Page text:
Less well known is the technological jump that the manufacturer achieved immediately following the success of its most famed product to date. Whereas the original Mod1 was largely a hand-built, hand-wired product, the MkII version was, says Mr Rogers: ‘a real breakthrough, where the company invented the concept of putting the components such as parts and switches onto a PCB that hid behind a panel. So Allen & Heath became the first commercial-volume manufacturer of mixer modules.’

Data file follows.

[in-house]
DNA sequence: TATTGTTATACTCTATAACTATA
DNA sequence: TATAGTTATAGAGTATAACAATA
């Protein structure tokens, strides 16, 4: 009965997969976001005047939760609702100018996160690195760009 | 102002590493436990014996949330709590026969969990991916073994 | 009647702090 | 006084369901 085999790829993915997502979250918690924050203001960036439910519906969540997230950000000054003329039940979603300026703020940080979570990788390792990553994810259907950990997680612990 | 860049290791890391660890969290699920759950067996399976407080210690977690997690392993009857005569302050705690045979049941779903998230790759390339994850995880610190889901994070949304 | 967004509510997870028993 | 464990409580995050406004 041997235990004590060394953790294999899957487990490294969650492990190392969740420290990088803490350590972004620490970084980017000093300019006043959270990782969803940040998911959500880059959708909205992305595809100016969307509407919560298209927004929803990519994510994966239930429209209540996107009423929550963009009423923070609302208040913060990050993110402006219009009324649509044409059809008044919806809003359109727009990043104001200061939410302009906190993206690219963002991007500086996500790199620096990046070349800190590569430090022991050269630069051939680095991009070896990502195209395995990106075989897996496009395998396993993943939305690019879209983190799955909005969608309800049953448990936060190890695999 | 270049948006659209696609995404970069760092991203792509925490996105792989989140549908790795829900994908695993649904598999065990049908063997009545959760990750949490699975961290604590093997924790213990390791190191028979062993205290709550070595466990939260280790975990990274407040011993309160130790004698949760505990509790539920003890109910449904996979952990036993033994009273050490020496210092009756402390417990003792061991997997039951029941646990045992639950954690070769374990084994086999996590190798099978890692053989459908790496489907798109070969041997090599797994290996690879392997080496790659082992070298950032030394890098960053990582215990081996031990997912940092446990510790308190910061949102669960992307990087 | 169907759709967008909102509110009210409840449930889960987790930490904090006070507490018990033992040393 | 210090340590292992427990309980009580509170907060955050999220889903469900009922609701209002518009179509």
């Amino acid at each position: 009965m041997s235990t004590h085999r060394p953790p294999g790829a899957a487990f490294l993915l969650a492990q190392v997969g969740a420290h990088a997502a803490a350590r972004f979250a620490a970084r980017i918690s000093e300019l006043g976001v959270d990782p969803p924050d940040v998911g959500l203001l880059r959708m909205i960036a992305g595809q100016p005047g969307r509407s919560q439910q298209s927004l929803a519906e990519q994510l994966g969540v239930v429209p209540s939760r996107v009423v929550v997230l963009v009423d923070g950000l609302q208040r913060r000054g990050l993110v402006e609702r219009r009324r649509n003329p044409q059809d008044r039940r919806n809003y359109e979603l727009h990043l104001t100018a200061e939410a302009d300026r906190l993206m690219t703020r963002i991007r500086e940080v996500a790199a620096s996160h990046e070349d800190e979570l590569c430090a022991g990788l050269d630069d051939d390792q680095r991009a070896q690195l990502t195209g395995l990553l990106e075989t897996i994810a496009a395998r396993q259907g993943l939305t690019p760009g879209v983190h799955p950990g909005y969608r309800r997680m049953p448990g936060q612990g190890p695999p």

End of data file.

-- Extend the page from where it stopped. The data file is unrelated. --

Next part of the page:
From that one simple yet industry-changing concept came another, equally groundbreaking idea: home recording. ‘Using PCBs enabled us to rework the Mod2 mixer, which we packaged with the Mini 8 and sold as the first project studio package – a 1-inch eight-track home studio recording system. We sold a lot of those. We’ve got a picture of Phil Collins with his, and there’s a sales sheet with all of the members of Genesis, each with their Mod3 and Mini 8. All of the key people who were influential in music at the time were mixing and recording on Allen & Heath. In those early days we were getting customers like Pink Floyd, The Who and others. It was, as it is now, a competitive industry. But back then it was even more creative because they were doing things for the very first time. Everything was from the ground up.’